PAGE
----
Ah, well thereby hangs a tale. It seems the answer to your question about a UPS is not unless the end user pays for it. This link is interesting about the process involved.


          See also. http://www.crownfibre.govt.nz/ufb-initiative/frequently-asked-questions/

          Q: How will fibre connect from the street to my home?

          A: The connection is to a device known as an ONT (Optical Network Termination device) which the LFC will install, own and maintain. The ONT is the point at which the fibre service connects to networks in your home (which may be copper, Ethernet, Wi-Fi etc.) The ONT will be located in a position of the householder’s choice, generally just inside the house. An additional fee may apply if the householder wishes to site the ONT in a difficult location or a long way from the street frontage. The ONT does require a power source, so locations such as a laundry, adjacent to a fuse box etc. can work well.

          Q: What happens to legacy copper services when I connect to UFB?

          In the home, services such as fax, security alarms, St John’s medical alarms, EFTPOS, Sky TV connections – which run over copper today – can generally be configured by your service provider to operate with UFB. Ask your RSP for more information on this as part of the process of connecting.

          Q: What happens to the copper itself when I connect to UFB?

          A: At least initially the copper will generally remain in place. In the future it is possible that legacy copper will be removed but this is subject to further consideration by the Government, industry and other stakeholders.

  9. gnomic 9

    The existing copper cable based telephone system is to be decommissioned (just like CDMA and analogue TV broadcast), according to an article I saw recently in a computer reseller industry magazine. Not many people know that but I think we should be told. No date given for the demise of plain old telephone service. Afraid I haven’t got the source to hand right now, but I can supply later if anyone is interested. While POTS is obviously declining in usage, I find myself wondering just how good an idea this is. Perhaps a Save Our Pots campaign?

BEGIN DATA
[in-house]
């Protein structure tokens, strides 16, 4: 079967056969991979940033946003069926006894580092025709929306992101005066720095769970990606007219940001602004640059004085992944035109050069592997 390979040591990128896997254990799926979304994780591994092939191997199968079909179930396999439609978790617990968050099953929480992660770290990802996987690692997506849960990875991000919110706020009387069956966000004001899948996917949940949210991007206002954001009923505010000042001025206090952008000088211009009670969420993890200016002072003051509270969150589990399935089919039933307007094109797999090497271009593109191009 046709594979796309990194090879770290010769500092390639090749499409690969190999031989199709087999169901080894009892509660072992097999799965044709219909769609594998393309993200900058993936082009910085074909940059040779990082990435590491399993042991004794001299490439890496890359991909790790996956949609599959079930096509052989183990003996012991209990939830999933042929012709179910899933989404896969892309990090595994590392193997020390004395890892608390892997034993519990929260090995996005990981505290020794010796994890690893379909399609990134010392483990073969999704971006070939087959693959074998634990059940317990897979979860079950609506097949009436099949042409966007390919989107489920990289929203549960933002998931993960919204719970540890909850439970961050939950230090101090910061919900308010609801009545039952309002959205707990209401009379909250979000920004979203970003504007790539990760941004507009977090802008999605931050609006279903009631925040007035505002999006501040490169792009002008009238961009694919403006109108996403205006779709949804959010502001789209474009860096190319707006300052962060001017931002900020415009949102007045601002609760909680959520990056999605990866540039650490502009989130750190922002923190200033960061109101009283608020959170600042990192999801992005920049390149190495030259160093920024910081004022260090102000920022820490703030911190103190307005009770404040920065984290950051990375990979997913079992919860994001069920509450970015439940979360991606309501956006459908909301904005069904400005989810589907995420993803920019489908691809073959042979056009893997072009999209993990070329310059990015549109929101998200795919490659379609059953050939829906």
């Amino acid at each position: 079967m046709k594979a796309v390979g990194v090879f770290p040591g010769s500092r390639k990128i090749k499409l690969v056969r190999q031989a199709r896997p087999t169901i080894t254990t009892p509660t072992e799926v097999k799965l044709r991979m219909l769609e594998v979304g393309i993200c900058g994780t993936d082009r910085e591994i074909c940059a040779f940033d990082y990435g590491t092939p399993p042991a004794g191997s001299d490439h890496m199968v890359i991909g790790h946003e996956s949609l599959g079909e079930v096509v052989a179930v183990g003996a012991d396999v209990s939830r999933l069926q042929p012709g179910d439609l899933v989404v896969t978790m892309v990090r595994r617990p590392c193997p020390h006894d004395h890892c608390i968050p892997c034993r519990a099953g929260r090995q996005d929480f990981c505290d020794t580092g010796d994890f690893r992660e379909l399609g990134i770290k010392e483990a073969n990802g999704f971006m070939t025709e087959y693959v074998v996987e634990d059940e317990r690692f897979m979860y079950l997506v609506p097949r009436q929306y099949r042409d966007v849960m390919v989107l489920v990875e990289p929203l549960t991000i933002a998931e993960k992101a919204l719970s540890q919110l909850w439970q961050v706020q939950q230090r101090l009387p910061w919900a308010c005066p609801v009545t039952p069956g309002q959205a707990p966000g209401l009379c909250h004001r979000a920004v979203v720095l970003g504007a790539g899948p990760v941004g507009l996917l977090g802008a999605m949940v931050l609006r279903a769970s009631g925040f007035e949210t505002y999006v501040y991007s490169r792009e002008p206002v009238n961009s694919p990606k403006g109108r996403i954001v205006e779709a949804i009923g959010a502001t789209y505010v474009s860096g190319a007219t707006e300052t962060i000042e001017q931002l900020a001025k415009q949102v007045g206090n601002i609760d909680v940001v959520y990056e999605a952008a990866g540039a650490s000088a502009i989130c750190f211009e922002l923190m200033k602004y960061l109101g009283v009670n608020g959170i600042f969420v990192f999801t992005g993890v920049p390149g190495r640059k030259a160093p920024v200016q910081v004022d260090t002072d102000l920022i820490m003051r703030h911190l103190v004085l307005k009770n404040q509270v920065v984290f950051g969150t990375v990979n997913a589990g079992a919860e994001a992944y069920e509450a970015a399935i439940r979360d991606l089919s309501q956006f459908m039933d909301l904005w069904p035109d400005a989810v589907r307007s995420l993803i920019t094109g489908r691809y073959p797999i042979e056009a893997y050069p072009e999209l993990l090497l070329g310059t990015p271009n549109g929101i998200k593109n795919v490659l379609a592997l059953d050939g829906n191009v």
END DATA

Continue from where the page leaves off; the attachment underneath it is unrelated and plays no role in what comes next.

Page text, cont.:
• Draco T Bastard 9.1

      Perhaps a Save Our Pots campaign?

      Not worth it. Use of the telephone is decreasing and basic broadband has more than enough bandwidth for those who want to make a voice call.

    • millsy 9.2

      POTS may not be sophisticated, but it sure is reliable and proven, and a good communication method for people who just want a basic phone service (ie pensioners, etc). And what’s more, it still works in a power cut.

      Sometime I think there is nothing wrong with old school reliable technologies. The company I work for still uses fax machines, which is a quick and easy way of exchanging text, some industries, ie shipping still use telex, some banks and government departments still use mainframes from the 60’s and ’70s. Teletext seemed to work alright in getting the news and other information out there (I wrote to several penpals I ‘met’ from Keypad club, and I first heard about Cave Creek on teletext), and you cant beat a radio station for streaming music and audio programs at low cost.

      I think the last word goes to a famous author, “I dont know of anyone trying to hack into my typewriter”.

      • Draco T Bastard 9.2.1

        That comes across as ZOMG, the past was soooo good, we should go back there. Are you turning into a conservative millsy?

        There’s reasons why we’ve moved on from the old POTS. It really was very limited and didn’t achieve anything close to the amount of information dispersion that we’re seeing now.

        • millsy

          Its not about being conserative, liberal or progressive. Im pro-technology, dont get me wrong, even if it is only on a budget – my smart phone only being a cheap and nasty $89 Huawei, broadband internet, with wifi links as well as 3/4G technology has the potential to revolutionise communications.

          In saying that, there is nothing wrong with legacy technology.